One of the scenes from the Iliad where Hector showed love is the scene his wife started having fear for the family for when Hector died. Hector went home to see his wife while they had a break from the war. He found that his wife had headed for the wall where the fighting was to try and find him as she was very upset and she had taken the baby with her.
The power and control over Rosina and her actions is portrayed by her father. When her father unemotionally tells her that her sister is dead, she cannot help but think that he killed her, and fears that the same may happen to her. This event leads to the feeling of terror that the powerful are capable of anything. Second of all, power in family creates suspense when Georgina fears she is not being told the truth. After Georgina reads all the letters and asks Mr. Lovell, the solicitor, for the packet her mother left for her, Mr. Lovell says “I am afraid not.
In Homer’s The Iliad, epic hero Achilles serves as an example of how rage, when unchecked, leads to disastrous repercussions. Achilles, though nearly superhuman in his physical abilities, struggles repeatedly to contain his anger. Throughout The Iliad, as Achilles’ fury compounds, the consequences of his actions become catastrophic, eventually leading to the death of his best friend, Patroclus. Although Achilles ultimately chooses to avenge Patroclus’ death and achieve his own kleos, or honor, his rage-driven actions lead to the death of many Achaean soldiers, and change the course of his fate. Agamemnon’s taking of Briseis enrages Achilles and spurs him to remove himself from the war, leading to a massive death toll in the Achaean forces.
The whole family including his wife/mother and father all defy the gods who they “worship” this act along with their rather guilt filled lives results in the tragic fate each of them meets. Hamartia is defined as tragic flaw or human failing and that accurately describes Oedipus’ situation and his lack of action to prevent his fate as Walton said, “Oedipus is so stricken at the thought of marrying his mother that he never thinks twice before killing an older man who stands in his way, even though the second part of the Oracle told him he would kill his father”(1). It is arguable that Oedipus did not deserve to die like this, but with such minimal effort to avoid this, it is hard to say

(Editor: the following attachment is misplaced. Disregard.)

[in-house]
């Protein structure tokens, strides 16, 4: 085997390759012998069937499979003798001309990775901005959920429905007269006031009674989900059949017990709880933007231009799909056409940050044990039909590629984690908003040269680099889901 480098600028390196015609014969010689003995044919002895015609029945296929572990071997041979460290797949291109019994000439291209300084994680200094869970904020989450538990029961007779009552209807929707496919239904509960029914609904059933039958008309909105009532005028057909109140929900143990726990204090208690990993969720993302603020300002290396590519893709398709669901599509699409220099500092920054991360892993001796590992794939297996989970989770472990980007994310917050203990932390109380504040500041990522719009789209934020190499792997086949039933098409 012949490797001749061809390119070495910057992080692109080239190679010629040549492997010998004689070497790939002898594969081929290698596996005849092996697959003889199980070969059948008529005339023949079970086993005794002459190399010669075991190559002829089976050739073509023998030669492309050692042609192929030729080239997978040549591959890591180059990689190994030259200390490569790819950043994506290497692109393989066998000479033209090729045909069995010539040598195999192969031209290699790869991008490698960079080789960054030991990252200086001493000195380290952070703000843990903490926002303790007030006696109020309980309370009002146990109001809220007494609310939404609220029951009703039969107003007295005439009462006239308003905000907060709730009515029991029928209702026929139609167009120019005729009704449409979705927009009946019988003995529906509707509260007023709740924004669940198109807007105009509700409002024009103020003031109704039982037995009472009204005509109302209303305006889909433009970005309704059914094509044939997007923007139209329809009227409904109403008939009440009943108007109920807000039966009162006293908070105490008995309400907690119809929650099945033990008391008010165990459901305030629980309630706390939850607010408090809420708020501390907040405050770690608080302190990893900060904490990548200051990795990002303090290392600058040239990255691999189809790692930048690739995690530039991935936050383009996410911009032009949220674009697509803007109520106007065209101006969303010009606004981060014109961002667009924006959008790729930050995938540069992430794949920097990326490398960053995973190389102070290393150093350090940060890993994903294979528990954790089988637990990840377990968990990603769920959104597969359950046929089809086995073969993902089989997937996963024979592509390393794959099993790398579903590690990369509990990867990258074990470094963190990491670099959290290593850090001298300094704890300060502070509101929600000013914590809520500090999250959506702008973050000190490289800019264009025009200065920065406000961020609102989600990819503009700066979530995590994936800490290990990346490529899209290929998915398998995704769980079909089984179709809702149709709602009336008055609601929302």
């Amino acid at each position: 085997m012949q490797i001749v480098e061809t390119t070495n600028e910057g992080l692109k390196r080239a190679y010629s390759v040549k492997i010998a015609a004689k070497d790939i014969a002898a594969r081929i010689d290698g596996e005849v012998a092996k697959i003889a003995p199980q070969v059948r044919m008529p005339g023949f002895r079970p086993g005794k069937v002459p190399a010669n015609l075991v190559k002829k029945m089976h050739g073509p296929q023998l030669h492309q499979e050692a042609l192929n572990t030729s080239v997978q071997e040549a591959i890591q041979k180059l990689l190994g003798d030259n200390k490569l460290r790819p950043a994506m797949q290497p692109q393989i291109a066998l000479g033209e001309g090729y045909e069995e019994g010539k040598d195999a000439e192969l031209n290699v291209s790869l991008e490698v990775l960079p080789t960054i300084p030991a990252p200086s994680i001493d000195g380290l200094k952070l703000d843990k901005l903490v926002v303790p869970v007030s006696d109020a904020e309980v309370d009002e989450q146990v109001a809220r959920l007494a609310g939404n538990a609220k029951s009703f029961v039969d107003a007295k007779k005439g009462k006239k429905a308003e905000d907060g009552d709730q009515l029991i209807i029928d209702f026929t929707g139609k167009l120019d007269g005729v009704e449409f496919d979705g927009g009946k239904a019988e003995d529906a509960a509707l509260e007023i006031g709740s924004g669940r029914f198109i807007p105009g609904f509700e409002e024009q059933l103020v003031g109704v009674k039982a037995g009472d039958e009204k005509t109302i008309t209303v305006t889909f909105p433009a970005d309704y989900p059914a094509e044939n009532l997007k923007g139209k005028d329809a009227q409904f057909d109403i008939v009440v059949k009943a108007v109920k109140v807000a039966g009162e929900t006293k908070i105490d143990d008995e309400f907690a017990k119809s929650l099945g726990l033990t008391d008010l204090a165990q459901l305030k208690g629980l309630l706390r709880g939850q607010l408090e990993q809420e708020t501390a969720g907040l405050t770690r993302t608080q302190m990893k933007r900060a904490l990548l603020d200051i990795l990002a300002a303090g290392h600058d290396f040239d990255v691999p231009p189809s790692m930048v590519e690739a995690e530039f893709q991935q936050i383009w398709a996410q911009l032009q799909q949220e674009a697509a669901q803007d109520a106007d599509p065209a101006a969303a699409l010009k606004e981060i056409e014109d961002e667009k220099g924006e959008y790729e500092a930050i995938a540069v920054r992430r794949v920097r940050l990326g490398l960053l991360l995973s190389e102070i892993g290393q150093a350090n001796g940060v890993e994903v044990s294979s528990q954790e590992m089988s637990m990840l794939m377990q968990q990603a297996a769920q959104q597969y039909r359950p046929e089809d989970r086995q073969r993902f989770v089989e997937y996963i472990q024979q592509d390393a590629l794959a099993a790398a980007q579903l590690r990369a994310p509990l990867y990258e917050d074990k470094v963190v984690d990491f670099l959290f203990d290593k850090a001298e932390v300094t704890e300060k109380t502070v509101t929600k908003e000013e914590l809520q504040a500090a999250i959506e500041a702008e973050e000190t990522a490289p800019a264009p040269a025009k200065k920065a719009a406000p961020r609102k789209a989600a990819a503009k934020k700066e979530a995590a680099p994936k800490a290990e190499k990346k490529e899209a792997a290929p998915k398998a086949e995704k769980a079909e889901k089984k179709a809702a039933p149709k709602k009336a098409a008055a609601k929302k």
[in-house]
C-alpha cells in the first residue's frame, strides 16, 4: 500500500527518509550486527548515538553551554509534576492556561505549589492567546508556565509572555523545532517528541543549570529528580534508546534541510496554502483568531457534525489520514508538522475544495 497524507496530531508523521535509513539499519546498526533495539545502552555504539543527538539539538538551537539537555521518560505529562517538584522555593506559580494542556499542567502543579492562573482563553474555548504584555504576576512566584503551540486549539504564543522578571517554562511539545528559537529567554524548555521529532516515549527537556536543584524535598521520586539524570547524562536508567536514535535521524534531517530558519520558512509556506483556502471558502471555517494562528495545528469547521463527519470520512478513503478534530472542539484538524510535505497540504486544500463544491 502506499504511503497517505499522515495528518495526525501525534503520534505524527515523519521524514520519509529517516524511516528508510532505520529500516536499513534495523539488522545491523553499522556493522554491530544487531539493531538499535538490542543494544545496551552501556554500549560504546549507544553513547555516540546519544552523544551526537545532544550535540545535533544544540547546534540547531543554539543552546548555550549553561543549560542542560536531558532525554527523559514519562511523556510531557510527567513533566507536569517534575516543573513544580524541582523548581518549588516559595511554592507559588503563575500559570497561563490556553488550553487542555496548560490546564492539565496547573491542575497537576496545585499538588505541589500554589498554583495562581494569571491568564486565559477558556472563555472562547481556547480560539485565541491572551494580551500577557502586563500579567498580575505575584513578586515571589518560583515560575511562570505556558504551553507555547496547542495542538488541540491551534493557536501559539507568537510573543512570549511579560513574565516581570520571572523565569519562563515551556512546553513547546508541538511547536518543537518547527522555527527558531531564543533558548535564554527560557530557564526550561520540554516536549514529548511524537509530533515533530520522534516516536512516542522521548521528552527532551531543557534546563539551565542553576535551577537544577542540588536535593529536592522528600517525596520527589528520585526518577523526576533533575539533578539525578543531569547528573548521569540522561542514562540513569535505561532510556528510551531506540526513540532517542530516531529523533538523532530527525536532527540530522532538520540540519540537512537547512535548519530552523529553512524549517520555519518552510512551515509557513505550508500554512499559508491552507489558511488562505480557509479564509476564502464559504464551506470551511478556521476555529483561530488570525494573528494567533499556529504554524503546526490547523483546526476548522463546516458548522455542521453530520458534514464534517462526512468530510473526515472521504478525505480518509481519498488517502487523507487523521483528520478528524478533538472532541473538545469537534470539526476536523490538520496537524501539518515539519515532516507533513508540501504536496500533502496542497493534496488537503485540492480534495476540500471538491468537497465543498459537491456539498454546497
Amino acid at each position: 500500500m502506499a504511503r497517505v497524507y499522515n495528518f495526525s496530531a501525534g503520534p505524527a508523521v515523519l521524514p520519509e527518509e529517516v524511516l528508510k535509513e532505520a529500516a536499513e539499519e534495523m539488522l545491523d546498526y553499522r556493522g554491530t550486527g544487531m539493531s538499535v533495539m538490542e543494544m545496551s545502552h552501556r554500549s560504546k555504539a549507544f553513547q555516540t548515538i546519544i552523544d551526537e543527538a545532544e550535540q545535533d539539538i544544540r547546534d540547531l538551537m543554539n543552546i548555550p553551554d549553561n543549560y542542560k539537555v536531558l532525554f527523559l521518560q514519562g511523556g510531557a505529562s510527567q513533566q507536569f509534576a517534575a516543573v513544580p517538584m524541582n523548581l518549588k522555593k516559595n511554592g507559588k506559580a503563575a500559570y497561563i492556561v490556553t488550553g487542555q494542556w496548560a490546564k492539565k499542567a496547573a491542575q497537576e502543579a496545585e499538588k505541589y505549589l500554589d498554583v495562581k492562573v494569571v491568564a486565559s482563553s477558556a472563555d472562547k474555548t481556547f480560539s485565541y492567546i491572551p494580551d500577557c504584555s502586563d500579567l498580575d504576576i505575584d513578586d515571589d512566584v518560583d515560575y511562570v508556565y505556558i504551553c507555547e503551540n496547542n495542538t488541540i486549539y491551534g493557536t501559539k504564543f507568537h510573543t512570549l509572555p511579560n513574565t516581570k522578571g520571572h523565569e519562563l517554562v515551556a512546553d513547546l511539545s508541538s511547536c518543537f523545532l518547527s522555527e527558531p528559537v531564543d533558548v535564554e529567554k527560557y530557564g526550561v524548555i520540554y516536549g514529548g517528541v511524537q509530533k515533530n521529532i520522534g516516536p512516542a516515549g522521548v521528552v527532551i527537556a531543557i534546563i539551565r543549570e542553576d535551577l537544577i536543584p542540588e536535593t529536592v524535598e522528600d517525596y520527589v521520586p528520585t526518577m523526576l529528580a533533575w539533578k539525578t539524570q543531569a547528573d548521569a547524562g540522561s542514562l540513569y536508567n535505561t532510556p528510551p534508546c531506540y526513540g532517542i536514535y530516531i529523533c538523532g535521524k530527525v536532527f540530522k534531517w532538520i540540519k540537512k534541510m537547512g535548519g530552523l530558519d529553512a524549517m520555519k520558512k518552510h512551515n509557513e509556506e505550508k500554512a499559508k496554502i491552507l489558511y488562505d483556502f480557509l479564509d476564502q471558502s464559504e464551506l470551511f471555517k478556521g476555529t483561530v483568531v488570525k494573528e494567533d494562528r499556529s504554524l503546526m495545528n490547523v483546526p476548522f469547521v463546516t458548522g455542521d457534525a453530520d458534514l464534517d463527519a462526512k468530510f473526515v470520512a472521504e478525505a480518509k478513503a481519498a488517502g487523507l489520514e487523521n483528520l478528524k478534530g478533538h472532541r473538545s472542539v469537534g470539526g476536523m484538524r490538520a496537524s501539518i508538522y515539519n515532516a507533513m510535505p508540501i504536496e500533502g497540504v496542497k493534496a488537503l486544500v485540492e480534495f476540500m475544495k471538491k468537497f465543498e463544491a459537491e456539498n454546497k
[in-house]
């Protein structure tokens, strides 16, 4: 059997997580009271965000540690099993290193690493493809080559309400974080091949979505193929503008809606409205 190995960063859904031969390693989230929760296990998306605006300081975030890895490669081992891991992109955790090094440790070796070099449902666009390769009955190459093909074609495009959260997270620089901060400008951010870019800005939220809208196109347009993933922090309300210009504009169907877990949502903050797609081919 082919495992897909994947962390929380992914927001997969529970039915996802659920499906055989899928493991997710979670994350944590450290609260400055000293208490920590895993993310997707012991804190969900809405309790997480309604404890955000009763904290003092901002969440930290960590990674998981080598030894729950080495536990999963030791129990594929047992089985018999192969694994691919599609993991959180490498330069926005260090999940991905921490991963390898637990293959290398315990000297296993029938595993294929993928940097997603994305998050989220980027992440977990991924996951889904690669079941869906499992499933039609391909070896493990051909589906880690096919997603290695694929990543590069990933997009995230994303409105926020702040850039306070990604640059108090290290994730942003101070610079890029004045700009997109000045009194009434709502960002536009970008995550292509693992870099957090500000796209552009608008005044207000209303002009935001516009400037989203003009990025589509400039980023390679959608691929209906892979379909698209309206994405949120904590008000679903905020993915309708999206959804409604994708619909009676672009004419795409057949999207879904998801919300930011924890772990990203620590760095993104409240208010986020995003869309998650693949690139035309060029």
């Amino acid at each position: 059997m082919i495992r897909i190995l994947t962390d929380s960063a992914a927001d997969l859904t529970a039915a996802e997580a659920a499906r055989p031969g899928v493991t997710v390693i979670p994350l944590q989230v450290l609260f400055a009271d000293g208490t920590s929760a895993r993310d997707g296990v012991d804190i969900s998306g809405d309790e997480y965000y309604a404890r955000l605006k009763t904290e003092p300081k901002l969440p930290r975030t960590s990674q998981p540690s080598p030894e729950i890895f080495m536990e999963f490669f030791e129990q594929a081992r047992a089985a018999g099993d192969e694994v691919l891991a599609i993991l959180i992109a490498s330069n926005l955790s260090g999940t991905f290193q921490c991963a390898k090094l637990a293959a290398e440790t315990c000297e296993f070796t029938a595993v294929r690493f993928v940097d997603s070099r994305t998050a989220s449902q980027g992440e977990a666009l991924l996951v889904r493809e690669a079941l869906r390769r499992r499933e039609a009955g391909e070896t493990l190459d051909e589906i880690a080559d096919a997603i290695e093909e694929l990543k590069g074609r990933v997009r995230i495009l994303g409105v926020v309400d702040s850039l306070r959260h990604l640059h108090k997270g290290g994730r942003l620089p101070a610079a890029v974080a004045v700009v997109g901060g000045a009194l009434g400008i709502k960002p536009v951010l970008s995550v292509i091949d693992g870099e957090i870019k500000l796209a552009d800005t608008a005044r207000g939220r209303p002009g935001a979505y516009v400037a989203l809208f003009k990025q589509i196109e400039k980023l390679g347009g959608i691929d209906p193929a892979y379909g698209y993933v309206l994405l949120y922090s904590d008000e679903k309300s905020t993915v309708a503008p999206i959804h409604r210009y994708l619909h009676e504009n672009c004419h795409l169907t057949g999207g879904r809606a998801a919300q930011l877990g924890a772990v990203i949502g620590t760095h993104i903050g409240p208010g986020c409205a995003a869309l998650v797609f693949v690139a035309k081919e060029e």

In addition, Brutus is the more prominent tragic hero from the story because he ends up obtaining more of the qualities listed by Aristotle than Caesar. In this list includes how he recognized his wrongdoing and took responsibility for it, which as I mentioned earlier in paragraph one is a deal breaker for my choice. The difference between Caesar that decides who is the tragic hero has to do with their last words from my point of view. Caesar dies kind of dramatically, in the 3rd person even, and was arrogant to the very end, allowing the conspirators to get too close for his safety as proven, and killing him. Brutus, however, died proclaiming how much he regretted his choice to stab his dear friend, and was more understanding of what he did wrong before he died over all.
I regret that I am taken from you; and, happy and beloved as I have been, it is not hard to quit you all? But these are not thoughts befitting me; I will endeavor to resign myself cheerfully to death” (45). Before dying she reaffirms that she is happy to die for the Elizabeth’s happiness. Ironically she entrusts Elizabeth with her children and not her husband or Victor who are older. This action suggests that men alone are not able to nurture children.
However, when it comes to family he acts so inhuman that he doesn 't listen to his own son and even thinks about ruthlessly punishing his nieces Antigone and Ismene. On the side of Antigone, she is very dedicated to family and it is her greatest priority. She takes it so important for her slain brother to get a decent burial that it brings her to face the wrath of Creon and she eventually dies for it. In the world today, such care that Antigone portrays for the family is almost
Greek tragedies are disturbing stories that make it seems like the hero is destined to commit self-harm. For instance take Sophocles play 's Oedipus the King and Antigone, where both their destines meet its toll. Oedipus the King was written first, the play begins with the kingdom of Thebes under a pelage because someone killed former king Liaus. Oedipus being the solicitous individual that he is commits to finding the culprit without knowing he is condemning himself. Oedipus had to go through several individuals to realize he is his father 's murder and his prophesied was fellfield when it was said he would kill his father and marry his mother.
Suddenly she gets a little soft when she sees King Duncan sleeping. She says to her husband, “Had he not resembled My father as he slept, I had done ’t” (II, ii, 12-13). This is a big change for Lady Macbeth because up to this point, we have only seen her as a heartless woman who will do anything for the thrown. Out of nowhere she is compassionate towards King Duncan stating she could not kill him because he looked too much like her father. She still wants him dead but she knows if she did it she would feel guilty for her
Romeo’s parents are very caring and show a lot of concern for Romeo. After the discovery Romeo and Juliet’s death, in Act V scene III, Lord Montague expresses that he can’t handle much more grief concerning Romeo and that his wife has already died from grief of Romeo’s banishment. “Alas, my liege, my wife is dead to-night! / Grief of my son’s exile hath stopp’d her breath. / What further woe conspires against mine age?” (Shakespeare V. 3.221-223).